South African Mint, a wholly owned subsidiary of the South African Reserve Bank (SARB), has reopened the doors to its Coin Museum after a four-month period of extensive renovations.

Situated in Centurion, just outside Pretoria, the museum recreates SA history from the perspective of coins, having two distinct themes: circulation coins and collectables. This unique take on South African history gives visitors the opportunity to learn about the history of circulation coins from their earliest times until the present day, while at the same time taking visitors on the journey from metallurgy to money.

The museum now features a new entrance display – a large metal coil, rolled sheets from which blanks are actually produced for the circulation coins. It also features historical artefacts that tell the story of the beginnings of African currency and coins – from Katanga crosses and beads, spear points and Spanish silver reales, to copper doits, silver ducatoons, Japanese koban, Russian roubles and various other coins accepted as legal tender.

The museum also houses ancient coins dating back to the 1200s and 1600s, which were discovered along the coast of the Eastern Cape – a rare find, with no recorded history of coin usage in SA up until the 1650s.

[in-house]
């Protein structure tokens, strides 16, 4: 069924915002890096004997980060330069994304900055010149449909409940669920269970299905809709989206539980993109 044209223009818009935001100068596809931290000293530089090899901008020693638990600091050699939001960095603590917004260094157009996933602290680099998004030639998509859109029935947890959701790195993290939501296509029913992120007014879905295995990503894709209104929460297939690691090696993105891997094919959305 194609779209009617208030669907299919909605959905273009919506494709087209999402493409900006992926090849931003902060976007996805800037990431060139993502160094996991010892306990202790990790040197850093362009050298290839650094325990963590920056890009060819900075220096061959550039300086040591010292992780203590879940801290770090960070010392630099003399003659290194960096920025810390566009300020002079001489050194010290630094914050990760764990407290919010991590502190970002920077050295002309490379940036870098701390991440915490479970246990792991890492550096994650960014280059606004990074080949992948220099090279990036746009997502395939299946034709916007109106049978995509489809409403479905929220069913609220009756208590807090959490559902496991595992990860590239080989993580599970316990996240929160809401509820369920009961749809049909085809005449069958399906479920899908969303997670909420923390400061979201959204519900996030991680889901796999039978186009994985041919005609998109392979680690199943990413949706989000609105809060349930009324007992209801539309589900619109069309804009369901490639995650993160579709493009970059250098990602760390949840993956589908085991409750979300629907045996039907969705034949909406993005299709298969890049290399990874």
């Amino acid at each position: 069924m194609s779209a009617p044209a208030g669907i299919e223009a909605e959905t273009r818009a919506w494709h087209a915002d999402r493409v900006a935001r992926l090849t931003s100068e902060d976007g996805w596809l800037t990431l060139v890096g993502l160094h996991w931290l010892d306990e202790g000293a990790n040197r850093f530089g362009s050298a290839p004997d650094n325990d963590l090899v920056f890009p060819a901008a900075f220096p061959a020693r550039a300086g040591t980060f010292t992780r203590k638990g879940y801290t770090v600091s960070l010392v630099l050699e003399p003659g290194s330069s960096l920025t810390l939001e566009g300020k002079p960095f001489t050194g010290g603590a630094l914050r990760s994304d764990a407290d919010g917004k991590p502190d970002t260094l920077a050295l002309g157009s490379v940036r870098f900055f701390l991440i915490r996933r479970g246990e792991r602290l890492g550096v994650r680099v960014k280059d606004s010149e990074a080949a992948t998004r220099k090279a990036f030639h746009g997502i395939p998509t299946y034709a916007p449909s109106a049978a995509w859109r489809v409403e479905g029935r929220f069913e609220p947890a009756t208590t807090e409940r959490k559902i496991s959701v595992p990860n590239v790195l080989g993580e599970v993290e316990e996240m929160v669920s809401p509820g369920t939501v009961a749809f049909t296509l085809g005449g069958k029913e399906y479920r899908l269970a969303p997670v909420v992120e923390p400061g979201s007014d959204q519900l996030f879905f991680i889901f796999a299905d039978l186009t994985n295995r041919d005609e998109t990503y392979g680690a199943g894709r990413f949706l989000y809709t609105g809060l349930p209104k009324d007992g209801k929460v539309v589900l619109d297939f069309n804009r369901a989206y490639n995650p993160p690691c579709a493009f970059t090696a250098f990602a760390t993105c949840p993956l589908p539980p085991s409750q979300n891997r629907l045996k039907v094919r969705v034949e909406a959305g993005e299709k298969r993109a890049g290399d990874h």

Tumi Tsehlo, Managing Director of South African Mint, says: “The museum is a wonderful educational opportunity and I would like to encourage everyone – from parents and children to institutions and tourists – to explore the museum’s collection to learn about our fascinating tryst with money, one that started with bartering. The exhibits can’t be seen anywhere in the country but at the coin museum. The interior is more than likely to pique the interests of children, slow them down so that they can learn about the many fun facts of coins, something even Google might not be able to answer.” 

Another interesting display in the museum is the ‘Oom Paul’ (Uncle Paul) Minting Press – one of the oldest presses in the world, which was named after then-president, Paul Kruger. Built in 1891, the press was used in the first mint established in Pretoria in 1892. It was originally steam-operated, but with modifications over the years was able to work off electricity. Visitors can still see it in action today.

SA Mint is one of the world’s top exporting mints, with a map in the museum that showcases the countries that the Mint either supplied in the past, or is currently supplying. It also features the design pieces commissioned for the 50th anniversary celebration of the Krugerrand.

Visitors can purchase coins on-site, ranging from centenary coins launched to commemorate the anniversaries of struggle veterans OR Tambo and Nelson Mandela, as well as the world-famous Krugerrand, which are also on display.